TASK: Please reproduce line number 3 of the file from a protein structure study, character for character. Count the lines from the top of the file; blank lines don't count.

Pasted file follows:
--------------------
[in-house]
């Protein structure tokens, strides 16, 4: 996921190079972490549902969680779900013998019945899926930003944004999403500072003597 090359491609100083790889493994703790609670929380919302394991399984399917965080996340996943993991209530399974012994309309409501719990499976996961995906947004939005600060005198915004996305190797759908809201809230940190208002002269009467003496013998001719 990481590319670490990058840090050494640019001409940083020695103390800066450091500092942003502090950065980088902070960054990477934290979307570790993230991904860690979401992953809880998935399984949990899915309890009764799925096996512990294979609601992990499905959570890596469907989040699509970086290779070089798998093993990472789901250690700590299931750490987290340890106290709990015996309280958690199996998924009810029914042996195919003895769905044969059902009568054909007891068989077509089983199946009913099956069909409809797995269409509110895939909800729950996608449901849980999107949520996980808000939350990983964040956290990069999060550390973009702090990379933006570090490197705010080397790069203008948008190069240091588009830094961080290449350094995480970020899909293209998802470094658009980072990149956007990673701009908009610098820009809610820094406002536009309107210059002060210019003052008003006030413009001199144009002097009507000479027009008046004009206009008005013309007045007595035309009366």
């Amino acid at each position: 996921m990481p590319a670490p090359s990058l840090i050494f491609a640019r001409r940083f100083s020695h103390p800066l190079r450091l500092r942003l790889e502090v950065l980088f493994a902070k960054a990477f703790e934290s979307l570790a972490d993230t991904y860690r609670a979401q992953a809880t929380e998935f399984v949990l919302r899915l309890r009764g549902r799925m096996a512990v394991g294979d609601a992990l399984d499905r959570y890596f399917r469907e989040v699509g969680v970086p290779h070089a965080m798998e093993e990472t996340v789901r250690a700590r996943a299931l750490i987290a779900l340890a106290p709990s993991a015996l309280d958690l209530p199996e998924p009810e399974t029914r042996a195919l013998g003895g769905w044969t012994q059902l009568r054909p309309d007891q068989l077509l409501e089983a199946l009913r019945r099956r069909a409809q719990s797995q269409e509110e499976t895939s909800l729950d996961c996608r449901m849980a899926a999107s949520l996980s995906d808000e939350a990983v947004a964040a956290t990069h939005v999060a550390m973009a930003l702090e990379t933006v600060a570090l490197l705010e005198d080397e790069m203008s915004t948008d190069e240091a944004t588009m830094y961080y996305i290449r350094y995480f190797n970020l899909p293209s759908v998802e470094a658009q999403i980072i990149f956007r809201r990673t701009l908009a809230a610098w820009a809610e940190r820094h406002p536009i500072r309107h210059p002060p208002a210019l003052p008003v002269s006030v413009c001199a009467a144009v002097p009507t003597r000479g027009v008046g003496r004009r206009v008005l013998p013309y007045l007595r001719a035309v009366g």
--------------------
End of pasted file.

């Amino acid at each position: 996921m990481p590319a670490p090359s990058l840090i050494f491609a640019r001409r940083f100083s020695h103390p800066l190079r450091l500092r942003l790889e502090v950065l980088f493994a902070k960054a990477f703790e934290s979307l570790a972490d993230t991904y860690r609670a979401q992953a809880t929380e998935f399984v949990l919302r899915l309890r009764g549902r799925m096996a512990v394991g294979d609601a992990l399984d499905r959570y890596f399917r469907e989040v699509g969680v970086p290779h070089a965080m798998e093993e990472t996340v789901r250690a700590r996943a299931l750490i987290a779900l340890a106290p709990s993991a015996l309280d958690l209530p199996e998924p009810e399974t029914r042996a195919l013998g003895g769905w044969t012994q059902l009568r054909p309309d007891q068989l077509l409501e089983a199946l009913r019945r099956r069909a409809q719990s797995q269409e509110e499976t895939s909800l729950d996961c996608r449901m849980a899926a999107s949520l996980s995906d808000e939350a990983v947004a964040a956290t990069h939005v999060a550390m973009a930003l702090e990379t933006v600060a570090l490197l705010e005198d080397e790069m203008s915004t948008d190069e240091a944004t588009m830094y961080y996305i290449r350094y995480f190797n970020l899909p293209s759908v998802e470094a658009q999403i980072i990149f956007r809201r990673t701009l908009a809230a610098w820009a809610e940190r820094h406002p536009i500072r309107h210059p002060p208002a210019l003052p008003v002269s006030v413009c001199a009467a144009v002097p009507t003597r000479g027009v008046g003496r004009r206009v008005l013998p013309y007045l007595r001719a035309v009366g």